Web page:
Robert Morrison was the first Protestant Missionary who arrived on the Chinese Mainland in 1807. How did he come to know about China? When Morrison was preparing himself for missionary work in London, he came across the text of a Chinese translation of the New Testament Bible in the British Museum Library. He was surprised to find that Chinese characters were so sophisticated and beautifully written. Therefore, amongst other places, he chose China as his missionary field. His request was accepted by the London Missionary Society, but Morrison could not go directly to China. He was rejected by the British merchants. Being well aware of the Chinese (Qing) government’s ‘closed-door policy’, which would not allow any foreign missionary to enter the Chinese territories at that time, the British merchants simply refused to take him on board. Therefore, Robert Morrison took the route via New York in America and then boarded a ship, The Trident
, from New York to China. This was indeed a global journey for Morrison, travelling from Europe to America, finally arriving at China in Asia on September 4 1807. Upon arrival in China, Morrison discovered that he really could not enter the Chinese Mainland as a missionary, so he worked as a translator for the British East India Company and lived in Canton and Macau on the southern coast of China ([6
], pp. 62–136).
For the first ten years, Morrison focused his time on learning the Chinese language and culture, and started compiling an English-Chinese dictionary, alongside with his translation work of the New Testament Bible ([7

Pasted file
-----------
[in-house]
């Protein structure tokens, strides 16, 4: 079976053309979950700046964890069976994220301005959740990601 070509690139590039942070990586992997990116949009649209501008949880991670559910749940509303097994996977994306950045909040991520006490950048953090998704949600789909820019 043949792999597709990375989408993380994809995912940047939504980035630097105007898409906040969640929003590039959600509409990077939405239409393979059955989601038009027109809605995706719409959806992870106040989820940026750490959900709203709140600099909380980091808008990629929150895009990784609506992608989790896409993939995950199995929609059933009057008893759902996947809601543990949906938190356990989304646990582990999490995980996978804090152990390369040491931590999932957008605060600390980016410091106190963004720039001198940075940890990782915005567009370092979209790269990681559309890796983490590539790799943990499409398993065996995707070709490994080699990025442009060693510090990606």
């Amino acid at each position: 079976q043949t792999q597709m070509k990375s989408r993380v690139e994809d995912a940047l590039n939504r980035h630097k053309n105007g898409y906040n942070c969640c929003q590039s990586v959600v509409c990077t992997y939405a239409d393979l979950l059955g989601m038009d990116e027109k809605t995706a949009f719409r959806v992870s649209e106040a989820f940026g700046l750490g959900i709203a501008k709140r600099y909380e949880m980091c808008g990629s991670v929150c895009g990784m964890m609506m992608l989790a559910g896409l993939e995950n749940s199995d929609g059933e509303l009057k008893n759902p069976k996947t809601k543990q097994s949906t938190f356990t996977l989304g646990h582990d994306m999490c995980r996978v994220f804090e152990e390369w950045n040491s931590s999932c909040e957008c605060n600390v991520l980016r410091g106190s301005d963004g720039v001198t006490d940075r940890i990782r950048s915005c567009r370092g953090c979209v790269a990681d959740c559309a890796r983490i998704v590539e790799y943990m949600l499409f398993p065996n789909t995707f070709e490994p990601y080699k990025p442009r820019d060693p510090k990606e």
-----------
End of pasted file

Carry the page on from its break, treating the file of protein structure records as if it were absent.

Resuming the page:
], pp. 38–45). The work as a translator and an interpreter helped not only to guarantee Morrison’s stay in China, but also to improve a lot his understanding of the Chinese language and culture, which was an essential foundation for his translation of the Bible and his future ministry in China. The work was slow but steady. After ten years, Morrison submitted a report to the London Missionary Society, entitled: “A Retrospect of the First Ten Years of the Protestant Mission to China
” (dated 4th
September, 1817) ([6
], pp. 243–245). Morrison admitted that the mission in China was not an easy one and that it was very slow progress. There was only one Chinese convert found, named Tsae A-ko (蔡高), who was employed as a printing helper for Morrison. Tsae had been convinced by the work of Morrison and was finally baptized in October 1815, at the age of twenty-seven ([7
], pp. 60–61). In his report, Morrison enclosed a proposal for “The Ultra-Ganges Mission Plan”. One of the proposals made was the setting up of a mission school in Malacca, the “Anglo-Chinese College”, which aimed at (1) the promotion of a better understanding of European and Chinese literature and culture; (2) the peaceful spread of the Christian faith and the East-Asian civilization throughout the globe ([6
], p. 261; [8
]). Why did Morrison choose to set up the Anglo-Chinese College at Malacca, awaiting the opening of China? [8
] Though Morrison could not preach to the Chinese on the Mainland, he was convinced that since China was a civilized country, the best means of evangelization was through the understanding of Chinese language and culture. After ten years in preparation, Morrison had equipped himself with proper understanding of Chinese language and culture and he now found a Chinese community in Malacca who could read and speak in Chinese. They could be a perfect target group for evangelization of the Chinese people outside China ([6
], p. 244). Hence, he started the Anglo-Chinese College there. As he stated, the aim of the College was to promote a better understanding of European and Chinese language and literature, to cultivate mutual dialogues between the two cultures, and to pave ways for the peaceful spread of the Christian faith and the East-Asian civilization around the globe ([6
], pp. 222, 261). He had a vision of seeing the college as the ‘school for open minds’, and Malacca to be not only the ‘Athens of the East’, but also the ‘Jerusalem of the East’ ([6
], p. 264). It is interesting to note that even in the early 19th